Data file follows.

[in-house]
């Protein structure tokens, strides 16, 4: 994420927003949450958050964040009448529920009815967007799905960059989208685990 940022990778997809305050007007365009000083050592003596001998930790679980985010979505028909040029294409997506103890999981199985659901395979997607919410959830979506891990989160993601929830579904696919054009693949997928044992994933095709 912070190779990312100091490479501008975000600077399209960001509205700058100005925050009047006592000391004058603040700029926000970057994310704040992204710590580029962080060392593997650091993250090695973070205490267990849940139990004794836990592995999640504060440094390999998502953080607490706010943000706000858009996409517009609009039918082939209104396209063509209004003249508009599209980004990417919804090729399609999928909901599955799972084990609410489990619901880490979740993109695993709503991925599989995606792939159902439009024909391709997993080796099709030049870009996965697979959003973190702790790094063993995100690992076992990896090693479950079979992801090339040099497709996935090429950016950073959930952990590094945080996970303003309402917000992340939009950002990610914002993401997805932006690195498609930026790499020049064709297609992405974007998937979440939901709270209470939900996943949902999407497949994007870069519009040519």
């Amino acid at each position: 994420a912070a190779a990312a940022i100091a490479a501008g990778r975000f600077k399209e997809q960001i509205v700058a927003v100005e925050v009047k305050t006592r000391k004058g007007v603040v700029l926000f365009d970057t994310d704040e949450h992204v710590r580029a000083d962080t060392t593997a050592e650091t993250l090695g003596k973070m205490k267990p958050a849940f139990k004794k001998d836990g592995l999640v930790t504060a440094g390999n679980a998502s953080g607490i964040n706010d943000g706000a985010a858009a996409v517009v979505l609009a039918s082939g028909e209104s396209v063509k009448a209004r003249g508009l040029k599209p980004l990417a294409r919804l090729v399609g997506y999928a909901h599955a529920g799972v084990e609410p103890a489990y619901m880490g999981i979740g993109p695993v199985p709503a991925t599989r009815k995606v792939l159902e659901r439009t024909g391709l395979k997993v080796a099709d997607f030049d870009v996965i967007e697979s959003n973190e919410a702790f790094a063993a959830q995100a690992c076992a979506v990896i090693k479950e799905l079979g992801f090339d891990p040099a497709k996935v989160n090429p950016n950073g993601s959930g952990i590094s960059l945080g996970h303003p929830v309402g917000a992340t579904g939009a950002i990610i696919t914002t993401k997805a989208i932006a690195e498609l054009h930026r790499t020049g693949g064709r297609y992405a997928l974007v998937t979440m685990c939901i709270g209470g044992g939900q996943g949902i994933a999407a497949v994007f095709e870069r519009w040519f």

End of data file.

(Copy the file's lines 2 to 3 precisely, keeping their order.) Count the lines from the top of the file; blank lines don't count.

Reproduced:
């Protein structure tokens, strides 16, 4: 994420927003949450958050964040009448529920009815967007799905960059989208685990 940022990778997809305050007007365009000083050592003596001998930790679980985010979505028909040029294409997506103890999981199985659901395979997607919410959830979506891990989160993601929830579904696919054009693949997928044992994933095709 912070190779990312100091490479501008975000600077399209960001509205700058100005925050009047006592000391004058603040700029926000970057994310704040992204710590580029962080060392593997650091993250090695973070205490267990849940139990004794836990592995999640504060440094390999998502953080607490706010943000706000858009996409517009609009039918082939209104396209063509209004003249508009599209980004990417919804090729399609999928909901599955799972084990609410489990619901880490979740993109695993709503991925599989995606792939159902439009024909391709997993080796099709030049870009996965697979959003973190702790790094063993995100690992076992990896090693479950079979992801090339040099497709996935090429950016950073959930952990590094945080996970303003309402917000992340939009950002990610914002993401997805932006690195498609930026790499020049064709297609992405974007998937979440939901709270209470939900996943949902999407497949994007870069519009040519």
């Amino acid at each position: 994420a912070a190779a990312a940022i100091a490479a501008g990778r975000f600077k399209e997809q960001i509205v700058a927003v100005e925050v009047k305050t006592r000391k004058g007007v603040v700029l926000f365009d970057t994310d704040e949450h992204v710590r580029a000083d962080t060392t593997a050592e650091t993250l090695g003596k973070m205490k267990p958050a849940f139990k004794k001998d836990g592995l999640v930790t504060a440094g390999n679980a998502s953080g607490i964040n706010d943000g706000a985010a858009a996409v517009v979505l609009a039918s082939g028909e209104s396209v063509k009448a209004r003249g508009l040029k599209p980004l990417a294409r919804l090729v399609g997506y999928a909901h599955a529920g799972v084990e609410p103890a489990y619901m880490g999981i979740g993109p695993v199985p709503a991925t599989r009815k995606v792939l159902e659901r439009t024909g391709l395979k997993v080796a099709d997607f030049d870009v996965i967007e697979s959003n973190e919410a702790f790094a063993a959830q995100a690992c076992a979506v990896i090693k479950e799905l079979g992801f090339d891990p040099a497709k996935v989160n090429p950016n950073g993601s959930g952990i590094s960059l945080g996970h303003p929830v309402g917000a992340t579904g939009a950002i990610i696919t914002t993401k997805a989208i932006a690195e498609l054009h930026r790499t020049g693949g064709r297609y992405a997928l974007v998937t979440m685990c939901i709270g209470g044992g939900q996943g949902i994933a999407a497949v994007f095709e870069r519009w040519f």